“Dentistry has advanced significantly in recent years, but caries still need to be treated using rotary instruments and drills, which can cause discomfort and anxiety in patients,” Junqueira told Agência FAPESP. “PDT is an auxiliary treatment. In children with extensive carious lesions, for example, drilling can lead to loss of structure in non-affected teeth as well as patient distress. An alternative is manual removal of caries and use of PDT with chlorin e-6. This is quick and painless while preserving dental structure.”
PDT is a chemical process resulting from the interaction of light, oxygen, and a drug sensitive to light – a photosensitizer – that is administered in the form of an ointment or injected. After a certain interval, the tissue is irradiated with light at a specific wavelength depending on the drug. The light activates the drug, which reacts with the oxygen in the infected cells, resulting in their death.
Treatments for caries include application of fluoride, fillings, and placement of crowns. Severe cases may require root canal treatment or tooth extraction. PDT is already used by dentists, she added, but the most widely used photosensitizer is methylene blue, which is a dye and must be used sparingly to avoid staining the teeth.
“Our search for other photosensitizers led us to chlorin e-6 because of its satisfactory results. The advantages include the fact that it isn’t a dye and doesn’t stain the teeth, as well as the use of light at wavelengths in the range of 650-660 nanometers, compatible with the equipment dentists already have in their consulting rooms,” Junqueira said.
“Many applications of PDT have been researched, against skin infections and cancer, for example, as well as leishmaniasis, but its use against microorganisms is also being studied, as is its application to treat oral cavity lesions, which led to our decision to pursue this avenue.”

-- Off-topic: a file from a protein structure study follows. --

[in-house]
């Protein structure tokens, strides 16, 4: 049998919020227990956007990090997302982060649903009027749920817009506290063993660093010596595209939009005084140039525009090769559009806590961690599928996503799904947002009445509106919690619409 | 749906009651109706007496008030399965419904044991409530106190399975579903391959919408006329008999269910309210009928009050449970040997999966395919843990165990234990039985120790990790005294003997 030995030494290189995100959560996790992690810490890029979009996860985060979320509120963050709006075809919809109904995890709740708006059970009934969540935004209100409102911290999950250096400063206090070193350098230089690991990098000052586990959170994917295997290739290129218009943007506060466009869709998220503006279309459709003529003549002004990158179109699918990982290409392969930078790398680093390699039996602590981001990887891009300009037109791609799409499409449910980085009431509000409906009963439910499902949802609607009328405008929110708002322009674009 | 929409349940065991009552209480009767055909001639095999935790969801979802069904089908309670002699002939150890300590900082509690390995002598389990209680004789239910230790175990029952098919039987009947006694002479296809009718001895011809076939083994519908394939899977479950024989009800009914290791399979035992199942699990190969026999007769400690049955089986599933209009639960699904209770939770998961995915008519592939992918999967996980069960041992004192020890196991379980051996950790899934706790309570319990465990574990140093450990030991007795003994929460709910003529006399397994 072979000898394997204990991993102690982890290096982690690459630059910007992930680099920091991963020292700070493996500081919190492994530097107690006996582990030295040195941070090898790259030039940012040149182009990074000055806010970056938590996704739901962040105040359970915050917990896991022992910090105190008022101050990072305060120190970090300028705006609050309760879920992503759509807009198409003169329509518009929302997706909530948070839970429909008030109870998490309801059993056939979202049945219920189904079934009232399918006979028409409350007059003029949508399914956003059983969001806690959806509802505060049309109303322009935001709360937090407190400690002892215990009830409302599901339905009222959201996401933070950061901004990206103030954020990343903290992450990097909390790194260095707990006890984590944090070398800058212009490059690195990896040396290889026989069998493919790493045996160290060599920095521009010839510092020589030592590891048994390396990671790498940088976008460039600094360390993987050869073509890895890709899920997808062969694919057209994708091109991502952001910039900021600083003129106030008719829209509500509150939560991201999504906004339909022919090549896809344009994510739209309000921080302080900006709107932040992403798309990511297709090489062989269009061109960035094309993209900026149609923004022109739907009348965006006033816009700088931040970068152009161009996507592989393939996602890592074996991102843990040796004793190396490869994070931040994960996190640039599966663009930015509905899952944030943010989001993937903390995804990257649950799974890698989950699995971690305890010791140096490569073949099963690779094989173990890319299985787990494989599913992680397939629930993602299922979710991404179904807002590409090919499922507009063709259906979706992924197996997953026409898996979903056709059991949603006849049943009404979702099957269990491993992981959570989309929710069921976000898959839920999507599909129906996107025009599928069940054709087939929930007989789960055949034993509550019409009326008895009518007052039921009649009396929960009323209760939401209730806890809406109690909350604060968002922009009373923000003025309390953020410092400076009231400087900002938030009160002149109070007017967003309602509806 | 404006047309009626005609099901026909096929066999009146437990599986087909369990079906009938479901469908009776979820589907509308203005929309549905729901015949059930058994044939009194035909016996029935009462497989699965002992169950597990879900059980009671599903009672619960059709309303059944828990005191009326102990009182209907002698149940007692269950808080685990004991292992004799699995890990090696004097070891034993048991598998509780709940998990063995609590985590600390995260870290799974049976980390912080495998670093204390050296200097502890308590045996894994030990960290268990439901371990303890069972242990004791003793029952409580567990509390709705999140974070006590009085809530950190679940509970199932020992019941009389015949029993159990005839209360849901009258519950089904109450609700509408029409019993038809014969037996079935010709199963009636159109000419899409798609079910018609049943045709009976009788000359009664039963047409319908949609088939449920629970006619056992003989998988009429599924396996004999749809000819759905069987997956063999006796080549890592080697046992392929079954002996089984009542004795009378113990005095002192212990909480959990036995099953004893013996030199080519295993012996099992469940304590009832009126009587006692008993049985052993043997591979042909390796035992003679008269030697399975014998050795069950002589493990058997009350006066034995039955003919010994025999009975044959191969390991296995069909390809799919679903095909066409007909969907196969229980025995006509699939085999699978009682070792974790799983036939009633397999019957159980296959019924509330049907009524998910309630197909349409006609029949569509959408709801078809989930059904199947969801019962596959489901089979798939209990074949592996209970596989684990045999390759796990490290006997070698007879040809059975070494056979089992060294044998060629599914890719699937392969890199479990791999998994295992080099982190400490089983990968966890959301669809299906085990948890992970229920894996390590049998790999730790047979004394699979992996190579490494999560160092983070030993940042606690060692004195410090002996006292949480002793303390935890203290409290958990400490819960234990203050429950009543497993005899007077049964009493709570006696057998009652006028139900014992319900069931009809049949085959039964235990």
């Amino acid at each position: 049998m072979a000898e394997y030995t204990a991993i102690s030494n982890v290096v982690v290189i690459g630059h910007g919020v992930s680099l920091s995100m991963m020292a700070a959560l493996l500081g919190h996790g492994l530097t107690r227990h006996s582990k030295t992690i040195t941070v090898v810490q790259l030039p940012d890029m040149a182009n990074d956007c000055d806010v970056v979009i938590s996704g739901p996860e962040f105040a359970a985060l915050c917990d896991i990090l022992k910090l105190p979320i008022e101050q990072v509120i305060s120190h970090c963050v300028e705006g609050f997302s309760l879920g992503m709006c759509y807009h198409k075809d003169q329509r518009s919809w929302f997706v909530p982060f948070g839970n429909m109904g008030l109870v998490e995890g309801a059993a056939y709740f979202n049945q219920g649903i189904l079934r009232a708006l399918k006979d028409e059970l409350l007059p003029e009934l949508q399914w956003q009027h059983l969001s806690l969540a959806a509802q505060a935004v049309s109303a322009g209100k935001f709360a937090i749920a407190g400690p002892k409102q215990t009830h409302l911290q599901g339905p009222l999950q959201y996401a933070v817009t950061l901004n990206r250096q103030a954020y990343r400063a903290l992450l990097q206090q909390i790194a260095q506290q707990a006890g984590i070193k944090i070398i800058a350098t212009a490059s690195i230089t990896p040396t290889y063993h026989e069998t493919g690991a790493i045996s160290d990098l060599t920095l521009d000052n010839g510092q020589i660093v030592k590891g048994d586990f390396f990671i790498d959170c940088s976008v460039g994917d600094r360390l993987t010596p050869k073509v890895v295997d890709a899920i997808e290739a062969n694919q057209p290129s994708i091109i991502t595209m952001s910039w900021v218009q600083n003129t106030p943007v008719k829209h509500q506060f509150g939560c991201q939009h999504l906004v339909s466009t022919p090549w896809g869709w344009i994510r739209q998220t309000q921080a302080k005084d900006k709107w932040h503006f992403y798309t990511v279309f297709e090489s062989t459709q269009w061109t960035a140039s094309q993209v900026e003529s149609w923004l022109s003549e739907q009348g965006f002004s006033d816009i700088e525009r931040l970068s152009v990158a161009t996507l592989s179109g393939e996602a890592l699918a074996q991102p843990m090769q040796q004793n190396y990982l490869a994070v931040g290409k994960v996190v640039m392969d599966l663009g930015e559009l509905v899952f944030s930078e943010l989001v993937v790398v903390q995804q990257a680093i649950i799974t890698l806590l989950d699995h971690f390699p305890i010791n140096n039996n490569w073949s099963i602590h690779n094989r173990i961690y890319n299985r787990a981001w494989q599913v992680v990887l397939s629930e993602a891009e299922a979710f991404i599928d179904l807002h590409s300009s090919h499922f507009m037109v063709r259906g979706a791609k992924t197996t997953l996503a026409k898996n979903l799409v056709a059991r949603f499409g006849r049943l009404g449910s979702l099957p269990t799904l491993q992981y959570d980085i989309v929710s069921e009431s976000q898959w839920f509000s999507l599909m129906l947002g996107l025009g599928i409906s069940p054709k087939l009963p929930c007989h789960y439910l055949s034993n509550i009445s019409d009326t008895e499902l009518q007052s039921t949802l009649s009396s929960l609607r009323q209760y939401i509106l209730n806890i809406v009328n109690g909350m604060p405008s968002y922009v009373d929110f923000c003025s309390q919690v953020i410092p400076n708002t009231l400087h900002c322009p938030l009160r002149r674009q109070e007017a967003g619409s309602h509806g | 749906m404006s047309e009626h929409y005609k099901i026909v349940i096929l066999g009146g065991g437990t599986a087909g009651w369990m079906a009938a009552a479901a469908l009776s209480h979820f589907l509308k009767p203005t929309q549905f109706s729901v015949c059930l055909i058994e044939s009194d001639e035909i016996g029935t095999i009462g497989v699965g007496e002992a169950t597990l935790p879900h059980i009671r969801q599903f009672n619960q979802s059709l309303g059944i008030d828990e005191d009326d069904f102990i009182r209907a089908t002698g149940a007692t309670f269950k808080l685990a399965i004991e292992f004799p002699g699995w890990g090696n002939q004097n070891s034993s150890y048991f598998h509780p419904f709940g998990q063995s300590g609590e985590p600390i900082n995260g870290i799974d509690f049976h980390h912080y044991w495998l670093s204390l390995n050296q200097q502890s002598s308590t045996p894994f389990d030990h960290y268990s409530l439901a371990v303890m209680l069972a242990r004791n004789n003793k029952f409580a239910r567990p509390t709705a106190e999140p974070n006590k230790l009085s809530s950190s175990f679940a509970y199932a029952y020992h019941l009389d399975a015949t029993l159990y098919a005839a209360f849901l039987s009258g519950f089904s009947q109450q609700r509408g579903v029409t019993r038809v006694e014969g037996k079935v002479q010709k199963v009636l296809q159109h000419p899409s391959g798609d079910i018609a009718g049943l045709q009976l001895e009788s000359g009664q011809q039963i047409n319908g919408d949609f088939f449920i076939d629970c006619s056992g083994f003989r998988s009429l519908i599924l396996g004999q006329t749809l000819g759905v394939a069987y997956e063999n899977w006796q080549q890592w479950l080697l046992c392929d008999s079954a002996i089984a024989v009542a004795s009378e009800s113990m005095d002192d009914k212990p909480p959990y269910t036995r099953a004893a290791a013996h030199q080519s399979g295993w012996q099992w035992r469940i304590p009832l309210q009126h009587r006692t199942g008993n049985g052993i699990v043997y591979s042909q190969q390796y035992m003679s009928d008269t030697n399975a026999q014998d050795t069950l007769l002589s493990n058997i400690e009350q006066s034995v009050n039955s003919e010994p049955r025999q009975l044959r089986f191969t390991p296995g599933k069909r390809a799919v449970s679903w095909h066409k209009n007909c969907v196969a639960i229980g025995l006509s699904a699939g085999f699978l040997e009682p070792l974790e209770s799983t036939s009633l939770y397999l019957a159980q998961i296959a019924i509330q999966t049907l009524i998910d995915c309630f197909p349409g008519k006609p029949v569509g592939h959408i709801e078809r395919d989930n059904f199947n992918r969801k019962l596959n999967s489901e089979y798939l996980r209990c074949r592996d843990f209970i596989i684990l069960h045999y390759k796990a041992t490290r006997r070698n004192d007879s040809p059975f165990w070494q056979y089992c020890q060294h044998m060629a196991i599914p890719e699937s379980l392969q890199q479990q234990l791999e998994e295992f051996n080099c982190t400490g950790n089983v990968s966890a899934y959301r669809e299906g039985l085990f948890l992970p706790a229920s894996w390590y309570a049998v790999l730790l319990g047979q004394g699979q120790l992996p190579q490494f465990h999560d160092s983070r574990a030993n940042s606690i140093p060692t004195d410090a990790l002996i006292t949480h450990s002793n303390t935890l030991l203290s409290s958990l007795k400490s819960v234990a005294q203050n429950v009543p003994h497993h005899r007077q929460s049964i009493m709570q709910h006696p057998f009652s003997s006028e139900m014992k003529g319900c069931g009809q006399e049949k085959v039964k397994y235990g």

Another innovative aspect of the study, according to Junqueira, was the use of microcosm biofilm developed from samples donated by three patients at dental clinics in São José dos Campos aged 20-40 and with at least one dentin caries lesion in a molar tooth. Microcosm biofilm is an in vitro version of natural oral biofilm.
The human oral cavity can contain as many as 700 microbial species, of which at least 40 have been associated with caries. “It’s hard to reproduce in vitro the microbial environment found in saliva and oral biofilm. We succeeded in doing so,” she said.
Little is known about the oral health of Brazilians in general. A project called SB Brazil is conducted under the aegis of the National Oral Health Policy and expected to publish statistics later this year.
The last nationwide survey, performed by the Ministry of Health in 2010, found that 46.6% of under-fives had no deciduous (milk) teeth caries, while 43.5% of 12-year-olds had healthy permanent teeth. The proportions were 23.9%, 0.9% and 0.2% in the 15-19, 35-44 and 65-74 age groups respectively.
About São Paulo Research Foundation (FAPESP)
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Susceptibility of Dental Caries Microcosm Biofilms to Photodynamic Therapy Mediated by Fotoenticine